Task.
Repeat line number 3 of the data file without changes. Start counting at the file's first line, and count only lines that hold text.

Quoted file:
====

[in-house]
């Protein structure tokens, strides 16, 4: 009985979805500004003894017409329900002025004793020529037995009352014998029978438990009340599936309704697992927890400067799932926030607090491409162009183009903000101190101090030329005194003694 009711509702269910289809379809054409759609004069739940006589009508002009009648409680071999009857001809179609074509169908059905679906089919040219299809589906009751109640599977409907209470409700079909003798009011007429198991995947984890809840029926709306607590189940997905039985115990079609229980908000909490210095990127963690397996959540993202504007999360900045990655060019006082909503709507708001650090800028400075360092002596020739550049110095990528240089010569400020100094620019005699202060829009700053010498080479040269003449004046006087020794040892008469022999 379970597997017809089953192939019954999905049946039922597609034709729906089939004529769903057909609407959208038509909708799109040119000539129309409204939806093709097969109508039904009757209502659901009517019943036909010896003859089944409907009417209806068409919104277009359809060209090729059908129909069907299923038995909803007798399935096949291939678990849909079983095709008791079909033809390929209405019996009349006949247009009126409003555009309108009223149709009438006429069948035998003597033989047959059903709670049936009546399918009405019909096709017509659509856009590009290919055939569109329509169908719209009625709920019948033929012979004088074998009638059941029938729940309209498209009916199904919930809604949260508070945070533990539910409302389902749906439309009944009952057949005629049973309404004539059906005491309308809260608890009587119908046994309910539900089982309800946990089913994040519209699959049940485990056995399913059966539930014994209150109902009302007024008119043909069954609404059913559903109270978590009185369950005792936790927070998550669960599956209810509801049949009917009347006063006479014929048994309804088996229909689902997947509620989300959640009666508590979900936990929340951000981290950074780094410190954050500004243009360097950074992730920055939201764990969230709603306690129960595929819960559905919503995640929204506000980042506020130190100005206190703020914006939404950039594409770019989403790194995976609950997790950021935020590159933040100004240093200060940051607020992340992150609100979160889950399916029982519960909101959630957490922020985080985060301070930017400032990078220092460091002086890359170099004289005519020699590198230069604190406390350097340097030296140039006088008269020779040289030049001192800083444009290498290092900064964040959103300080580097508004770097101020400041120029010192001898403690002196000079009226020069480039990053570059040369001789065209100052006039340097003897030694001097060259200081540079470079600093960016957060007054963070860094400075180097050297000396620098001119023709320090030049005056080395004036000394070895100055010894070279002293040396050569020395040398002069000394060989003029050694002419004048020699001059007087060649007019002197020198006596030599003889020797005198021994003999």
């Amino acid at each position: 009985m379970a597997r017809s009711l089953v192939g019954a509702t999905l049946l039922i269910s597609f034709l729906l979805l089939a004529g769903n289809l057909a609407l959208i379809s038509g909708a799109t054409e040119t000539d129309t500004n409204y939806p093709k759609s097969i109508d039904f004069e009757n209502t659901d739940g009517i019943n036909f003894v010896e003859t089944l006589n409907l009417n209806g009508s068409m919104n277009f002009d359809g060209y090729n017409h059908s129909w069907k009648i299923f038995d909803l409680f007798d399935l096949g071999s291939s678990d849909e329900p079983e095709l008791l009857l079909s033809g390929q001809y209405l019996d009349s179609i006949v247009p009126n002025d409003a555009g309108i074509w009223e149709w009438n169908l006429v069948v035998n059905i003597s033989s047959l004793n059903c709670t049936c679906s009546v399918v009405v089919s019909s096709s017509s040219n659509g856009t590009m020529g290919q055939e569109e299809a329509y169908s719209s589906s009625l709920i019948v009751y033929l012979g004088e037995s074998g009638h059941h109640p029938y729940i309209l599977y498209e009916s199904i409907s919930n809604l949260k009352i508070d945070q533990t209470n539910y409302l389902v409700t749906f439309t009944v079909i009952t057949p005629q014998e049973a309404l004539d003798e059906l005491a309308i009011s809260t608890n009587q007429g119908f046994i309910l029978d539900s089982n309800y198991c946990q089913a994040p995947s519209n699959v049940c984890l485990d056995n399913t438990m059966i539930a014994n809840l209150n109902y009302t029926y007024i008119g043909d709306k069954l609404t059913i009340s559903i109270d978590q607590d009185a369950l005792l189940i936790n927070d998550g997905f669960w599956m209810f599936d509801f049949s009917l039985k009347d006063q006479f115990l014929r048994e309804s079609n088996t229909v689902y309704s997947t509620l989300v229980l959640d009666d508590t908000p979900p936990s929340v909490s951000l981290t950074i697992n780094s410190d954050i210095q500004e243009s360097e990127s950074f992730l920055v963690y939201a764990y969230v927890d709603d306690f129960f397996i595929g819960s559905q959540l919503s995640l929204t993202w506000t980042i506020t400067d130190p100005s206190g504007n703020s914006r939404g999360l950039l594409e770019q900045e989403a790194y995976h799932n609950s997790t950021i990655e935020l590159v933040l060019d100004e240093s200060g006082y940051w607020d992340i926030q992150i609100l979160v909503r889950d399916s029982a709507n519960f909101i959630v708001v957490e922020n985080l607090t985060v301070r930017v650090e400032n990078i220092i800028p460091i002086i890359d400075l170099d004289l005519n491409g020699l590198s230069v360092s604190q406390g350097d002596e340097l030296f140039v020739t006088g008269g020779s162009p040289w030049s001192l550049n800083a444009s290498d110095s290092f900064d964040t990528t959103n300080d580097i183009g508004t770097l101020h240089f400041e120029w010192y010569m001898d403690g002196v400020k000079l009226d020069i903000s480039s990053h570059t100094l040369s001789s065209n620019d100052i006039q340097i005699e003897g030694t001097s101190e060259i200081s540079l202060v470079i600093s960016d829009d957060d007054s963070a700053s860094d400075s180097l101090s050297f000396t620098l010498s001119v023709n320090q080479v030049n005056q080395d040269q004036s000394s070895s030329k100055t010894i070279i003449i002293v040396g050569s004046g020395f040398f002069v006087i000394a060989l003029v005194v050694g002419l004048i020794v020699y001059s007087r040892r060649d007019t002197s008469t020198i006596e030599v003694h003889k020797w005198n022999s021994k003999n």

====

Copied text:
């Amino acid at each position: 009985m379970a597997r017809s009711l089953v192939g019954a509702t999905l049946l039922i269910s597609f034709l729906l979805l089939a004529g769903n289809l057909a609407l959208i379809s038509g909708a799109t054409e040119t000539d129309t500004n409204y939806p093709k759609s097969i109508d039904f004069e009757n209502t659901d739940g009517i019943n036909f003894v010896e003859t089944l006589n409907l009417n209806g009508s068409m919104n277009f002009d359809g060209y090729n017409h059908s129909w069907k009648i299923f038995d909803l409680f007798d399935l096949g071999s291939s678990d849909e329900p079983e095709l008791l009857l079909s033809g390929q001809y209405l019996d009349s179609i006949v247009p009126n002025d409003a555009g309108i074509w009223e149709w009438n169908l006429v069948v035998n059905i003597s033989s047959l004793n059903c709670t049936c679906s009546v399918v009405v089919s019909s096709s017509s040219n659509g856009t590009m020529g290919q055939e569109e299809a329509y169908s719209s589906s009625l709920i019948v009751y033929l012979g004088e037995s074998g009638h059941h109640p029938y729940i309209l599977y498209e009916s199904i409907s919930n809604l949260k009352i508070d945070q533990t209470n539910y409302l389902v409700t749906f439309t009944v079909i009952t057949p005629q014998e049973a309404l004539d003798e059906l005491a309308i009011s809260t608890n009587q007429g119908f046994i309910l029978d539900s089982n309800y198991c946990q089913a994040p995947s519209n699959v049940c984890l485990d056995n399913t438990m059966i539930a014994n809840l209150n109902y009302t029926y007024i008119g043909d709306k069954l609404t059913i009340s559903i109270d978590q607590d009185a369950l005792l189940i936790n927070d998550g997905f669960w599956m209810f599936d509801f049949s009917l039985k009347d006063q006479f115990l014929r048994e309804s079609n088996t229909v689902y309704s997947t509620l989300v229980l959640d009666d508590t908000p979900p936990s929340v909490s951000l981290t950074i697992n780094s410190d954050i210095q500004e243009s360097e990127s950074f992730l920055v963690y939201a764990y969230v927890d709603d306690f129960f397996i595929g819960s559905q959540l919503s995640l929204t993202w506000t980042i506020t400067d130190p100005s206190g504007n703020s914006r939404g999360l950039l594409e770019q900045e989403a790194y995976h799932n609950s997790t950021i990655e935020l590159v933040l060019d100004e240093s200060g006082y940051w607020d992340i926030q992150i609100l979160v909503r889950d399916s029982a709507n519960f909101i959630v708001v957490e922020n985080l607090t985060v301070r930017v650090e400032n990078i220092i800028p460091i002086i890359d400075l170099d004289l005519n491409g020699l590198s230069v360092s604190q406390g350097d002596e340097l030296f140039v020739t006088g008269g020779s162009p040289w030049s001192l550049n800083a444009s290498d110095s290092f900064d964040t990528t959103n300080d580097i183009g508004t770097l101020h240089f400041e120029w010192y010569m001898d403690g002196v400020k000079l009226d020069i903000s480039s990053h570059t100094l040369s001789s065209n620019d100052i006039q340097i005699e003897g030694t001097s101190e060259i200081s540079l202060v470079i600093s960016d829009d957060d007054s963070a700053s860094d400075s180097l101090s050297f000396t620098l010498s001119v023709n320090q080479v030049n005056q080395d040269q004036s000394s070895s030329k100055t010894i070279i003449i002293v040396g050569s004046g020395f040398f002069v006087i000394a060989l003029v005194v050694g002419l004048i020794v020699y001059s007087r040892r060649d007019t002197s008469t020198i006596e030599v003694h003889k020797w005198n022999s021994k003999n």